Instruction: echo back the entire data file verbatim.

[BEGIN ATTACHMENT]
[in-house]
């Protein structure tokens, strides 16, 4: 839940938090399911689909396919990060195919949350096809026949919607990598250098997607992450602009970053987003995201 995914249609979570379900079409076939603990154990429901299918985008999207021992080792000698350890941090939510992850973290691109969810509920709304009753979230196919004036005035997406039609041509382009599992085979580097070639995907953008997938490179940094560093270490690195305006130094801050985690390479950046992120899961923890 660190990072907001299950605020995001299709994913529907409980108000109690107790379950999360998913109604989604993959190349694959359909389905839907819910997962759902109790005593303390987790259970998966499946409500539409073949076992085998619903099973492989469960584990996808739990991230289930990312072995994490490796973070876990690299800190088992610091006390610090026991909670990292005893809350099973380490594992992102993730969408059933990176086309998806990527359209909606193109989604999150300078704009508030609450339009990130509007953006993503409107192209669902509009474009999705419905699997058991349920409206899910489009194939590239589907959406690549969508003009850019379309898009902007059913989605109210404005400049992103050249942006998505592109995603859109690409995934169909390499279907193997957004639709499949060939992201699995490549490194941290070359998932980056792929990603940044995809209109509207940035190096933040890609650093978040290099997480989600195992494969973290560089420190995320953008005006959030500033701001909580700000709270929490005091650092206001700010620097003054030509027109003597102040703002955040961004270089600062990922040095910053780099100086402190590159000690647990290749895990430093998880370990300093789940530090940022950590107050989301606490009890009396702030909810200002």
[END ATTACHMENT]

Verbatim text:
[in-house]
């Protein structure tokens, strides 16, 4: 839940938090399911689909396919990060195919949350096809026949919607990598250098997607992450602009970053987003995201 995914249609979570379900079409076939603990154990429901299918985008999207021992080792000698350890941090939510992850973290691109969810509920709304009753979230196919004036005035997406039609041509382009599992085979580097070639995907953008997938490179940094560093270490690195305006130094801050985690390479950046992120899961923890 660190990072907001299950605020995001299709994913529907409980108000109690107790379950999360998913109604989604993959190349694959359909389905839907819910997962759902109790005593303390987790259970998966499946409500539409073949076992085998619903099973492989469960584990996808739990991230289930990312072995994490490796973070876990690299800190088992610091006390610090026991909670990292005893809350099973380490594992992102993730969408059933990176086309998806990527359209909606193109989604999150300078704009508030609450339009990130509007953006993503409107192209669902509009474009999705419905699997058991349920409206899910489009194939590239589907959406690549969508003009850019379309898009902007059913989605109210404005400049992103050249942006998505592109995603859109690409995934169909390499279907193997957004639709499949060939992201699995490549490194941290070359998932980056792929990603940044995809209109509207940035190096933040890609650093978040290099997480989600195992494969973290560089420190995320953008005006959030500033701001909580700000709270929490005091650092206001700010620097003054030509027109003597102040703002955040961004270089600062990922040095910053780099100086402190590159000690647990290749895990430093998880370990300093789940530090940022950590107050989301606490009890009396702030909810200002």